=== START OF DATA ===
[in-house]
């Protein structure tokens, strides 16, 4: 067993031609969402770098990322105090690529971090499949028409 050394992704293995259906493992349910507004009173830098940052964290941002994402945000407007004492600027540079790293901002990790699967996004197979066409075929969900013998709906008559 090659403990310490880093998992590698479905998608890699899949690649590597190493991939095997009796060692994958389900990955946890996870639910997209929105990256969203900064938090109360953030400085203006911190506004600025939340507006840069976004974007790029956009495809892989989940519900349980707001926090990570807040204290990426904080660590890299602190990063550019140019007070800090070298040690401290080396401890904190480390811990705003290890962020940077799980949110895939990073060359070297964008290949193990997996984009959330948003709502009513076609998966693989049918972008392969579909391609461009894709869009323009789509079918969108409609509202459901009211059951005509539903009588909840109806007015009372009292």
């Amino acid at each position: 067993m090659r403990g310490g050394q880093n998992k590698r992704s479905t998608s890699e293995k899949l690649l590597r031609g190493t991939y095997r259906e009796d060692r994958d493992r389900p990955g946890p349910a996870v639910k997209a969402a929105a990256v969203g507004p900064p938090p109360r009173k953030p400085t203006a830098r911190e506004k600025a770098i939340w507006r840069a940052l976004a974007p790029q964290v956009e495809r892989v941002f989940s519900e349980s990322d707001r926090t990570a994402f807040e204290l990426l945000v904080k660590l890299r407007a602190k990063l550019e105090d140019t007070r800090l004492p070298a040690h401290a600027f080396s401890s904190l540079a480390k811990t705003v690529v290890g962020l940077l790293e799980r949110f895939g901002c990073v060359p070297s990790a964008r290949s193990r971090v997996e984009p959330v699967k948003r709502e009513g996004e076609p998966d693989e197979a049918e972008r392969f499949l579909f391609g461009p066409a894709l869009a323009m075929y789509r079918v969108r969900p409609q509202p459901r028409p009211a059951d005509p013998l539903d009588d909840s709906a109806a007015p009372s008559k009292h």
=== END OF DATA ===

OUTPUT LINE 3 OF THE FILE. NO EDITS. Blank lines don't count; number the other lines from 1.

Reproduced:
């Amino acid at each position: 067993m090659r403990g310490g050394q880093n998992k590698r992704s479905t998608s890699e293995k899949l690649l590597r031609g190493t991939y095997r259906e009796d060692r994958d493992r389900p990955g946890p349910a996870v639910k997209a969402a929105a990256v969203g507004p900064p938090p109360r009173k953030p400085t203006a830098r911190e506004k600025a770098i939340w507006r840069a940052l976004a974007p790029q964290v956009e495809r892989v941002f989940s519900e349980s990322d707001r926090t990570a994402f807040e204290l990426l945000v904080k660590l890299r407007a602190k990063l550019e105090d140019t007070r800090l004492p070298a040690h401290a600027f080396s401890s904190l540079a480390k811990t705003v690529v290890g962020l940077l790293e799980r949110f895939g901002c990073v060359p070297s990790a964008r290949s193990r971090v997996e984009p959330v699967k948003r709502e009513g996004e076609p998966d693989e197979a049918e972008r392969f499949l579909f391609g461009p066409a894709l869009a323009m075929y789509r079918v969108r969900p409609q509202p459901r028409p009211a059951d005509p013998l539903d009588d909840s709906a109806a007015p009372s008559k009292h």